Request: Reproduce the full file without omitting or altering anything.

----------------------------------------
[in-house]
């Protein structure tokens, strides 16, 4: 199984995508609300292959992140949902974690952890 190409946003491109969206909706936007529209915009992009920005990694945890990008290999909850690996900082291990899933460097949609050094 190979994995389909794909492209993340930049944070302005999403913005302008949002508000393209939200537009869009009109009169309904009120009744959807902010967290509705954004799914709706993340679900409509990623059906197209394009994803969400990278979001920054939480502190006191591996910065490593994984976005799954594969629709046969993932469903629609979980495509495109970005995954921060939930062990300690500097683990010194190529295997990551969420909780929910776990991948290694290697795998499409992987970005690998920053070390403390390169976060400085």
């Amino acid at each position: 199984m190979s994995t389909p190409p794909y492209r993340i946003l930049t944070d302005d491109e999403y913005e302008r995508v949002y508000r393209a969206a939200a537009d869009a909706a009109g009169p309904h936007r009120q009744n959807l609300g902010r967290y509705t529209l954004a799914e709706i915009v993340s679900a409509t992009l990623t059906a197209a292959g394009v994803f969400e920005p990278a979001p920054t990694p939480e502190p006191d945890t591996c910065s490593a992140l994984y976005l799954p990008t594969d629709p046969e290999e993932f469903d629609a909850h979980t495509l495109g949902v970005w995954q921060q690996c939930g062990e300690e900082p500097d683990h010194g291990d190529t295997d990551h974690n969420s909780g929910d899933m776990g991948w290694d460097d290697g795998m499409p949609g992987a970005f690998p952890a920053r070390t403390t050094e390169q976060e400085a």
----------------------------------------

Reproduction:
[in-house]
């Protein structure tokens, strides 16, 4: 199984995508609300292959992140949902974690952890 190409946003491109969206909706936007529209915009992009920005990694945890990008290999909850690996900082291990899933460097949609050094 190979994995389909794909492209993340930049944070302005999403913005302008949002508000393209939200537009869009009109009169309904009120009744959807902010967290509705954004799914709706993340679900409509990623059906197209394009994803969400990278979001920054939480502190006191591996910065490593994984976005799954594969629709046969993932469903629609979980495509495109970005995954921060939930062990300690500097683990010194190529295997990551969420909780929910776990991948290694290697795998499409992987970005690998920053070390403390390169976060400085």
């Amino acid at each position: 199984m190979s994995t389909p190409p794909y492209r993340i946003l930049t944070d302005d491109e999403y913005e302008r995508v949002y508000r393209a969206a939200a537009d869009a909706a009109g009169p309904h936007r009120q009744n959807l609300g902010r967290y509705t529209l954004a799914e709706i915009v993340s679900a409509t992009l990623t059906a197209a292959g394009v994803f969400e920005p990278a979001p920054t990694p939480e502190p006191d945890t591996c910065s490593a992140l994984y976005l799954p990008t594969d629709p046969e290999e993932f469903d629609a909850h979980t495509l495109g949902v970005w995954q921060q690996c939930g062990e300690e900082p500097d683990h010194g291990d190529t295997d990551h974690n969420s909780g929910d899933m776990g991948w290694d460097d290697g795998m499409p949609g992987a970005f690998p952890a920053r070390t403390t050094e390169q976060e400085a």